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Concerns over China lead Japan to make record increase in HNS

  • November 24, 2021
  • , Mainichi , Lead
  • JMH Translation

By Hatakeyama Shu


The Japanese and U.S. governments are negotiating to finalize the details of an increase in Japan’s share of stationing U.S. troops in Japan (omoiyari yosan) beyond 250 billion yen per year, starting in FY 2022. The increase, more than 50 billion yen from 201.7 billion yen in FY 2020, would be the largest year-on-year boost in host nation support. The biggest year-on-year increase made to date was 30.4 billion yen in FY 1993, according to a Japanese government source. This time the Japanese government concluded that it is necessary for Japan to enhance coordination with the U.S. troops stationed in Japan in the face of the improving capabilities of the Chinese military.


The two governments hope to reflect the increase in the initial FY 2022 national budget, which is scheduled for cabinet approval by the end of the year. To this end, they will work out the outline of the Special Measures Agreement (SMA), which provides the basis for Japan’s host nation support, by early December. The new SMA will cover the period from FY 2022 to FY 2026. So far most of the cost borne by Japan as part of host nation support has been utility and labor expenses at U.S. bases. The two governments are considering including expenses incurred by joint military exercises in the new SMA.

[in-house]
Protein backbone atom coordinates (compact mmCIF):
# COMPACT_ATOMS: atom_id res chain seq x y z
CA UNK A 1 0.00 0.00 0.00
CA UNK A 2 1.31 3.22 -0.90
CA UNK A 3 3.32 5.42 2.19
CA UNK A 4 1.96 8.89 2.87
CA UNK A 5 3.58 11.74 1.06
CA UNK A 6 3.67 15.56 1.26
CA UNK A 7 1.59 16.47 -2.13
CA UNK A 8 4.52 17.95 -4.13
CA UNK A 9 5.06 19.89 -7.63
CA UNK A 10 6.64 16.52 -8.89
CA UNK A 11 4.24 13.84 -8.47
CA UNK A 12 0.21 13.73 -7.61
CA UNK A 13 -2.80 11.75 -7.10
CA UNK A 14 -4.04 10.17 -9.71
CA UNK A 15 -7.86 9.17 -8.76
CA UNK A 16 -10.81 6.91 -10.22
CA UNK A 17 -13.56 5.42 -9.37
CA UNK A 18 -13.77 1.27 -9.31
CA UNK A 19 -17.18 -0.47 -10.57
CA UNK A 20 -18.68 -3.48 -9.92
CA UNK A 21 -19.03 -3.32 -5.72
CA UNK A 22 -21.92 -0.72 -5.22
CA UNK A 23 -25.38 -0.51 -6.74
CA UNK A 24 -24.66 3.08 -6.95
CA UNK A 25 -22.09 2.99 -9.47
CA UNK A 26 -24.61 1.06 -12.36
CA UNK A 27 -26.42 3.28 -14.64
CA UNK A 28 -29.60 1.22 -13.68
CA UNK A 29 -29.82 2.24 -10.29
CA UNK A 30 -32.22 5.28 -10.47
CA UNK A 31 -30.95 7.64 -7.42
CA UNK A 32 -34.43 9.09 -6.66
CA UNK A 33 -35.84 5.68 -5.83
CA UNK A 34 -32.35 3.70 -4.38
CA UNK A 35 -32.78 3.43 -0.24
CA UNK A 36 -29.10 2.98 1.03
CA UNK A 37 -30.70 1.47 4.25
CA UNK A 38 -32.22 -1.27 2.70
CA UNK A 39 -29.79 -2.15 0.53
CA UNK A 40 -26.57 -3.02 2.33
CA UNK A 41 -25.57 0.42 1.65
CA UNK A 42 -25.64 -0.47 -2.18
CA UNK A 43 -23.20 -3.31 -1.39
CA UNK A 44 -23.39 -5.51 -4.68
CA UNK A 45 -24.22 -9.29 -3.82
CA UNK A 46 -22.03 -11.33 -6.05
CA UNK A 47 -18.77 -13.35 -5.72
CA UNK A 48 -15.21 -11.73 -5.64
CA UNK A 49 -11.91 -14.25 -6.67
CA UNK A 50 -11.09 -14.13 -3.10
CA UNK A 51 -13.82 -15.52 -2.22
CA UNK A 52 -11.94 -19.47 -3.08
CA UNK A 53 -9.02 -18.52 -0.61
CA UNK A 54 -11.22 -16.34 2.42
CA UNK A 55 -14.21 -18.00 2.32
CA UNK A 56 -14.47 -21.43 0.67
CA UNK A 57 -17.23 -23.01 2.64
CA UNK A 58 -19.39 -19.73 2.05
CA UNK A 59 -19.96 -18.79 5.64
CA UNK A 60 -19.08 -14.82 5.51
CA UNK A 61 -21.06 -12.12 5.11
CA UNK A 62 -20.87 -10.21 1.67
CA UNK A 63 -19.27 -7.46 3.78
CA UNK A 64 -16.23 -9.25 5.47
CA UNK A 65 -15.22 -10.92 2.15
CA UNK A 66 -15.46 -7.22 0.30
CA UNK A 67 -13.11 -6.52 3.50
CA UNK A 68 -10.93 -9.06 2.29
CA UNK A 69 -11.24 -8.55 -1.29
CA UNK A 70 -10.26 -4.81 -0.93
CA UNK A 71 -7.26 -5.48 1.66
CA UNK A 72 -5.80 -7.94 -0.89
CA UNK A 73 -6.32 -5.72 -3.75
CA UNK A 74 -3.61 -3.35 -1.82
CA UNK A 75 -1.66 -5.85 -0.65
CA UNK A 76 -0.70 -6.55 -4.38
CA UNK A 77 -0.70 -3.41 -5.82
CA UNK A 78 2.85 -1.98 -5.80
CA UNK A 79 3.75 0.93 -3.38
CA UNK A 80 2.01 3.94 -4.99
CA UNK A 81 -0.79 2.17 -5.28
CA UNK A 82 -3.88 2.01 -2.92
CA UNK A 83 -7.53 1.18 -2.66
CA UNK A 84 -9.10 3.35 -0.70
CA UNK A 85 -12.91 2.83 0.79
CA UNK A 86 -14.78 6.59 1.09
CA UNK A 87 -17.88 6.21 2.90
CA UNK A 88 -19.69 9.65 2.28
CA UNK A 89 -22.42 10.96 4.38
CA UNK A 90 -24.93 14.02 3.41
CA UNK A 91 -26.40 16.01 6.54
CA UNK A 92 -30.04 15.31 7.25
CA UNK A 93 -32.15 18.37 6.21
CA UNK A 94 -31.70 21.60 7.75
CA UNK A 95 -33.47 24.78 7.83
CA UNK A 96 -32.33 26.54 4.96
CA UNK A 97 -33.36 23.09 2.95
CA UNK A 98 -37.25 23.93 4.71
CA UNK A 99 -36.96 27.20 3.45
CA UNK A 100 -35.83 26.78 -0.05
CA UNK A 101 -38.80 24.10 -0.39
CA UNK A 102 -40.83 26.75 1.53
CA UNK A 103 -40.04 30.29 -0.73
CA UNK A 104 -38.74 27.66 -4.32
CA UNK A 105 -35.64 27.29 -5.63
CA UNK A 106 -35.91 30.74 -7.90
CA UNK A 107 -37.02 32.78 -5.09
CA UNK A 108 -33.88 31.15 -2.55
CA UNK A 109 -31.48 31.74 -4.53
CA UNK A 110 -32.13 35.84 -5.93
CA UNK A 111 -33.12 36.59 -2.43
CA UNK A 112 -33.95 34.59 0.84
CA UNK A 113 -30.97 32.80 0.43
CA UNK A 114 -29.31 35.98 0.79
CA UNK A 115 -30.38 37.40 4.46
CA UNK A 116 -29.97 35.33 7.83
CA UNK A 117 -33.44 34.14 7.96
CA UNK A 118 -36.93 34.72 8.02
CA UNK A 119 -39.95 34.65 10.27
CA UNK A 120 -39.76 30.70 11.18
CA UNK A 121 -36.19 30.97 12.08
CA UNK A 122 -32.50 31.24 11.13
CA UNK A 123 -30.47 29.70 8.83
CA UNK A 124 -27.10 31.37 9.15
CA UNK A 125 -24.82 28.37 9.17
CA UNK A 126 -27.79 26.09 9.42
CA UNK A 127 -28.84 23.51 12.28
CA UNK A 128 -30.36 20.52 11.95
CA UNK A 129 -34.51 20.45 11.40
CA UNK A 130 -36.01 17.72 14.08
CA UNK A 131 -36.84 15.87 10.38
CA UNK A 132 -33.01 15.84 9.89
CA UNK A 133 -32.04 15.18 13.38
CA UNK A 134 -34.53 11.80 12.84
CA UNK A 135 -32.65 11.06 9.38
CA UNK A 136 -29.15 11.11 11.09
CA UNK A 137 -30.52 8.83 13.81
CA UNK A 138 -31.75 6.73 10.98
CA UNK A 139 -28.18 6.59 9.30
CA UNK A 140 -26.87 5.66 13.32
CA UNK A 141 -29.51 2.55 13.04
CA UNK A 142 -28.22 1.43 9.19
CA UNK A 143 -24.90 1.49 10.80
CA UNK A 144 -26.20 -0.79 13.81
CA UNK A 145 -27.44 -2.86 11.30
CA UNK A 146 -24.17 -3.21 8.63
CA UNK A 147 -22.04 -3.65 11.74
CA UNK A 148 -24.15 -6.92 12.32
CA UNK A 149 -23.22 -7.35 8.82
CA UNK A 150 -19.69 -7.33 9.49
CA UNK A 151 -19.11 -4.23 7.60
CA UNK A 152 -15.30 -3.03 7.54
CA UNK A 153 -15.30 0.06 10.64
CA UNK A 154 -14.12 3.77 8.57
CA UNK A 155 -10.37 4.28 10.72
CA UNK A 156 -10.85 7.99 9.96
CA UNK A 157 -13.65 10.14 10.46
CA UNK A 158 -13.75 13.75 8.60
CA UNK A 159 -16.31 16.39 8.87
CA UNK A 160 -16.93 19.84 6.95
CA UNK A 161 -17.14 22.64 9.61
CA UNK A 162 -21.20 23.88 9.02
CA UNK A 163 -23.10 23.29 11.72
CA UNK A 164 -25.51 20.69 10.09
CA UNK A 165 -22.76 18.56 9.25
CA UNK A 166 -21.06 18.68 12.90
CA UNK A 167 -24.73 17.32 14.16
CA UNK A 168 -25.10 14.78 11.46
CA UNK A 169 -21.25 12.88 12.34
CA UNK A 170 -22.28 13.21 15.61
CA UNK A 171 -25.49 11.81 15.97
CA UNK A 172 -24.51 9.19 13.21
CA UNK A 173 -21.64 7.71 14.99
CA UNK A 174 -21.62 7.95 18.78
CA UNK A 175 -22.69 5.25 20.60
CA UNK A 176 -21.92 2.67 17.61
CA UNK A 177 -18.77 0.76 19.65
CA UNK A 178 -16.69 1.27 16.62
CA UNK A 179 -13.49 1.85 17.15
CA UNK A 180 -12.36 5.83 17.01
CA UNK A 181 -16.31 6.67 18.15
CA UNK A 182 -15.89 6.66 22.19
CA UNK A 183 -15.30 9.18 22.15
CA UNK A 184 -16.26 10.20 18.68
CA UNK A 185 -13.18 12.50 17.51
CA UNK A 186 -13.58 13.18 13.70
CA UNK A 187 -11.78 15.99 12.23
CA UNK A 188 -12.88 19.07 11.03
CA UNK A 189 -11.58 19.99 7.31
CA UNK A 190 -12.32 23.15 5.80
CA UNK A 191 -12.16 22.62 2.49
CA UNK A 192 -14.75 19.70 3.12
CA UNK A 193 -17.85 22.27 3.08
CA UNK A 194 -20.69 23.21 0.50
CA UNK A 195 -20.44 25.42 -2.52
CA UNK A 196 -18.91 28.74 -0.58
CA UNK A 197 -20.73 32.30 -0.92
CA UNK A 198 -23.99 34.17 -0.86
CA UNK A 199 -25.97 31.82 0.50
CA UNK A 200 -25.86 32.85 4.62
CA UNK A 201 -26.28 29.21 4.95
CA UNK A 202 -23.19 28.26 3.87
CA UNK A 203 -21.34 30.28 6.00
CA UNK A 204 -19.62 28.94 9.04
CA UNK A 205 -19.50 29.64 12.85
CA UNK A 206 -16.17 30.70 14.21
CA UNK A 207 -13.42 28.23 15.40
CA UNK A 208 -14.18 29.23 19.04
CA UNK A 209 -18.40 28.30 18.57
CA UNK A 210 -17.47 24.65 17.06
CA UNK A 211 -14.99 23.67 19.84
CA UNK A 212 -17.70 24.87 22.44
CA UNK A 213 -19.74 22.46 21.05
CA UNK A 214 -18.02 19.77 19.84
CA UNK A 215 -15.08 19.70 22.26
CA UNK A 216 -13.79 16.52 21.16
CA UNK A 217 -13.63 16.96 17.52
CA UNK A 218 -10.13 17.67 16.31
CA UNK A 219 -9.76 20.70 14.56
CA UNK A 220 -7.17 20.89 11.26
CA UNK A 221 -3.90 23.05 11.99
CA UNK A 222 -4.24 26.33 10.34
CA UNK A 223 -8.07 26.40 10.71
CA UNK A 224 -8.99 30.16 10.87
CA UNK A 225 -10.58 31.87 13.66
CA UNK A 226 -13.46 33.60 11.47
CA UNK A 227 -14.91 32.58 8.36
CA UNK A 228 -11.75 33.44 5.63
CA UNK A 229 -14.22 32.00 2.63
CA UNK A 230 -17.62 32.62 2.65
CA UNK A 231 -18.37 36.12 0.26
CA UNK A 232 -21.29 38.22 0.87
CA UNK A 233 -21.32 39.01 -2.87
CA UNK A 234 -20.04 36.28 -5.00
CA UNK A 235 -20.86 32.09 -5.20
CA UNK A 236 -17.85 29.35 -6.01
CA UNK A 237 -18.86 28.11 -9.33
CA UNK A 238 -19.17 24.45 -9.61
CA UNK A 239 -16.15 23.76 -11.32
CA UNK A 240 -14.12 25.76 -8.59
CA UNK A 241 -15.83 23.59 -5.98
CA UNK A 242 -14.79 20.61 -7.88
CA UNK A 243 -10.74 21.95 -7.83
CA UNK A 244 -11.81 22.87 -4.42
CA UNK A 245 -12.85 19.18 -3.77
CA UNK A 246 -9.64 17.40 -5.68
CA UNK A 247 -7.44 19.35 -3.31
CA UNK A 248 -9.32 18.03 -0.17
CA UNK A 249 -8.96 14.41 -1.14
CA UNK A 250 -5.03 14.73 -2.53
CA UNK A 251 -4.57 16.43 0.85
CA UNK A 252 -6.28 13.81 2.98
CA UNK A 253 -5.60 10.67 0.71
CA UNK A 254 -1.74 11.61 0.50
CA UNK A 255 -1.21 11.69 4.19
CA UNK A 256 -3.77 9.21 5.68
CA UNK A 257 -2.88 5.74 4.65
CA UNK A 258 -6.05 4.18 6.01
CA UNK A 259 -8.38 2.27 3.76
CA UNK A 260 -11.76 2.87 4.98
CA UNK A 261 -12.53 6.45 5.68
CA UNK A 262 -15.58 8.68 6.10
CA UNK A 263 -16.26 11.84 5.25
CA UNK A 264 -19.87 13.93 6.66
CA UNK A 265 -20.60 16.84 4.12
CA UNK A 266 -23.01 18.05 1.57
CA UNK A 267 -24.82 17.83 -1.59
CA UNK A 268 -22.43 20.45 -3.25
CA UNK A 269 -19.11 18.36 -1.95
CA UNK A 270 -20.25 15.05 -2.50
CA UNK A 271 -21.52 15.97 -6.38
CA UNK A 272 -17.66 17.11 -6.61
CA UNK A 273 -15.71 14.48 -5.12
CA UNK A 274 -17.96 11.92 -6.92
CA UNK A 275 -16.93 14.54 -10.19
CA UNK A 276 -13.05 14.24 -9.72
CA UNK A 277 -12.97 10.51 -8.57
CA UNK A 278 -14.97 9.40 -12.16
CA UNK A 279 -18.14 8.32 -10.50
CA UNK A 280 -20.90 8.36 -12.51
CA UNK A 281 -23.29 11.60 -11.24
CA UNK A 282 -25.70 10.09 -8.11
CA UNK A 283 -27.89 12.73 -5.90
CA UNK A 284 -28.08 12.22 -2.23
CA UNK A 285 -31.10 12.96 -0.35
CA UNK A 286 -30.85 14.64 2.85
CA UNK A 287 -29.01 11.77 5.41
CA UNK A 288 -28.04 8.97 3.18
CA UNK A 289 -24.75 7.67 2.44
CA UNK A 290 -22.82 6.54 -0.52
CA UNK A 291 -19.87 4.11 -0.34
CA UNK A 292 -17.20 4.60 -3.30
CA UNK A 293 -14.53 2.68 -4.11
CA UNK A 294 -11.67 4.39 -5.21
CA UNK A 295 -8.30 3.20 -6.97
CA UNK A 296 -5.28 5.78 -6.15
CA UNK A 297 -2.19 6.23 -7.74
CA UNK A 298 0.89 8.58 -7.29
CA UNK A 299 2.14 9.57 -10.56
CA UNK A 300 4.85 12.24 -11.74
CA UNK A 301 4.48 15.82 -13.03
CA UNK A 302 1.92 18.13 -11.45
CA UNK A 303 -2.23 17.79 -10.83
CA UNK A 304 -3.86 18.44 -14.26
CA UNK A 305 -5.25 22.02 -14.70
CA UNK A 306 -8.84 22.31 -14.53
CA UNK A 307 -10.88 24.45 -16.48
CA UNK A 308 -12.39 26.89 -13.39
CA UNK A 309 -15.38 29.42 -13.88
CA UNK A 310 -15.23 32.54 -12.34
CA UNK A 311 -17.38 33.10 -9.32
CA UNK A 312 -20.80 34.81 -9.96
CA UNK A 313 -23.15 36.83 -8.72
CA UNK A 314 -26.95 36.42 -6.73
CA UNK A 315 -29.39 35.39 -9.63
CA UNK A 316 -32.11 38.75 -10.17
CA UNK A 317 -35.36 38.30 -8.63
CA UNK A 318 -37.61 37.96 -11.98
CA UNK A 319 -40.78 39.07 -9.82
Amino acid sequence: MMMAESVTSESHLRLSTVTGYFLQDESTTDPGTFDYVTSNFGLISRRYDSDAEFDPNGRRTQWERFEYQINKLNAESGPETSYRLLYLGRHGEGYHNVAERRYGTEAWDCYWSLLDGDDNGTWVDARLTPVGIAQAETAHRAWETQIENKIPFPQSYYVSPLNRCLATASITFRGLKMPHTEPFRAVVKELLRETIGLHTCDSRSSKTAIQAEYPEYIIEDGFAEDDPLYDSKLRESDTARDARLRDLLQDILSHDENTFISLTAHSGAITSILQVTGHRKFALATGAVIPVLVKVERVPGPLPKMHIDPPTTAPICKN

The Japanese government has maintained a cautious stance toward a sharp increase in its share of the cost of stationing U.S. troops in the country due to budgetary constraints. However, the government decided to boost its share considering the rising tensions in the security environment, including China’s military buildup. As a result, the total amount of Japan’s host nation support may end up exceeding the largest amount in the past, 275.6 billion yen in FY 1999.


Host nation support was first allocated in FY 1978. It peaked in FY 1999 and decreased with the end of the Cold War and the burst of Japan’s economic bubble. It fell to 184.8 billion yen, the lowest figure ever, in FY 2014, before starting to increase again. The largest year-on-year increase after 2015 was 5.1 billion yen. From FY 2020 to FY 2021, the amount increased by 2.4 billion yen.


The latest SMA expired at the end of FY 2020. Because the timing of the expiration coincided with the change of the U.S. administration, a temporary measure was taken to extend the SMA for a year to cover FY 2021 [instead of negotiating a new agreement]. In the joint statement issued after the Japan-U.S. summit meeting in April 2021, the Japanese and U.S. leaders announced a policy of enhancing Japan’s defense capabilities. Since then, the two governments have been negotiating to revise the SMA.


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